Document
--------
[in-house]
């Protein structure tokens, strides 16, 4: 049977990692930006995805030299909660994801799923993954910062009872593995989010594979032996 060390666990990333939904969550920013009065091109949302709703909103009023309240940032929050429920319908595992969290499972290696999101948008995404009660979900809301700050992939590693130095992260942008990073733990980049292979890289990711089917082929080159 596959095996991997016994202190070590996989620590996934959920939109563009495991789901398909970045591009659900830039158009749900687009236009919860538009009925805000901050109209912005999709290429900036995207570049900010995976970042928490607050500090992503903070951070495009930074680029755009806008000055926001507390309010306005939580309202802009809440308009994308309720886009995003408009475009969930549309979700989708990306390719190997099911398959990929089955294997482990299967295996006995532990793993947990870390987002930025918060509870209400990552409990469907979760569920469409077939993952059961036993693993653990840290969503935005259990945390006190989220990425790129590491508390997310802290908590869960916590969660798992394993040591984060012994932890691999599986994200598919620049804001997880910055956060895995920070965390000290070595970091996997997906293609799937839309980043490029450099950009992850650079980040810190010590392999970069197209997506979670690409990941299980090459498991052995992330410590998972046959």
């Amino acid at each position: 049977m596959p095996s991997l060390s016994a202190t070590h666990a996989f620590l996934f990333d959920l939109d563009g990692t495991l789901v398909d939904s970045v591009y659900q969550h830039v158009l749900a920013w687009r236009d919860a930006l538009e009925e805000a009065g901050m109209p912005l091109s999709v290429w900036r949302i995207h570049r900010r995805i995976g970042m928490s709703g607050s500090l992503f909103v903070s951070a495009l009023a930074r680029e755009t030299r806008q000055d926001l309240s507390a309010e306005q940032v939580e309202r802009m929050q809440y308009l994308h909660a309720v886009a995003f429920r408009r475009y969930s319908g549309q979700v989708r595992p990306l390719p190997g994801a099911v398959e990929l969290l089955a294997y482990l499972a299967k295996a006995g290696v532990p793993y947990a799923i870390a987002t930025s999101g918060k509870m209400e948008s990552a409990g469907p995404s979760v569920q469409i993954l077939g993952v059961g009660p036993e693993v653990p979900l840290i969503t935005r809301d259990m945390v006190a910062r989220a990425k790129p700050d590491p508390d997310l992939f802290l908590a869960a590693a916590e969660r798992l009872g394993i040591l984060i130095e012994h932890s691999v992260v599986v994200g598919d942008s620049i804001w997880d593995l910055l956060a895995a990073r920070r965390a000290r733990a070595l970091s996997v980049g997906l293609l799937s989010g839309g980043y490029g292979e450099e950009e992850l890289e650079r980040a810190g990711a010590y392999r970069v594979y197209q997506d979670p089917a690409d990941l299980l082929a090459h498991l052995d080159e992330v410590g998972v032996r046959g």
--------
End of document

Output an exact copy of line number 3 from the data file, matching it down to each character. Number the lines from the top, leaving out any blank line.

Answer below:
């Amino acid at each position: 049977m596959p095996s991997l060390s016994a202190t070590h666990a996989f620590l996934f990333d959920l939109d563009g990692t495991l789901v398909d939904s970045v591009y659900q969550h830039v158009l749900a920013w687009r236009d919860a930006l538009e009925e805000a009065g901050m109209p912005l091109s999709v290429w900036r949302i995207h570049r900010r995805i995976g970042m928490s709703g607050s500090l992503f909103v903070s951070a495009l009023a930074r680029e755009t030299r806008q000055d926001l309240s507390a309010e306005q940032v939580e309202r802009m929050q809440y308009l994308h909660a309720v886009a995003f429920r408009r475009y969930s319908g549309q979700v989708r595992p990306l390719p190997g994801a099911v398959e990929l969290l089955a294997y482990l499972a299967k295996a006995g290696v532990p793993y947990a799923i870390a987002t930025s999101g918060k509870m209400e948008s990552a409990g469907p995404s979760v569920q469409i993954l077939g993952v059961g009660p036993e693993v653990p979900l840290i969503t935005r809301d259990m945390v006190a910062r989220a990425k790129p700050d590491p508390d997310l992939f802290l908590a869960a590693a916590e969660r798992l009872g394993i040591l984060i130095e012994h932890s691999v992260v599986v994200g598919d942008s620049i804001w997880d593995l910055l956060a895995a990073r920070r965390a000290r733990a070595l970091s996997v980049g997906l293609l799937s989010g839309g980043y490029g292979e450099e950009e992850l890289e650079r980040a810190g990711a010590y392999r970069v594979y197209q997506d979670p089917a690409d990941l299980l082929a090459h498991l052995d080159e992330v410590g998972v032996r046959g």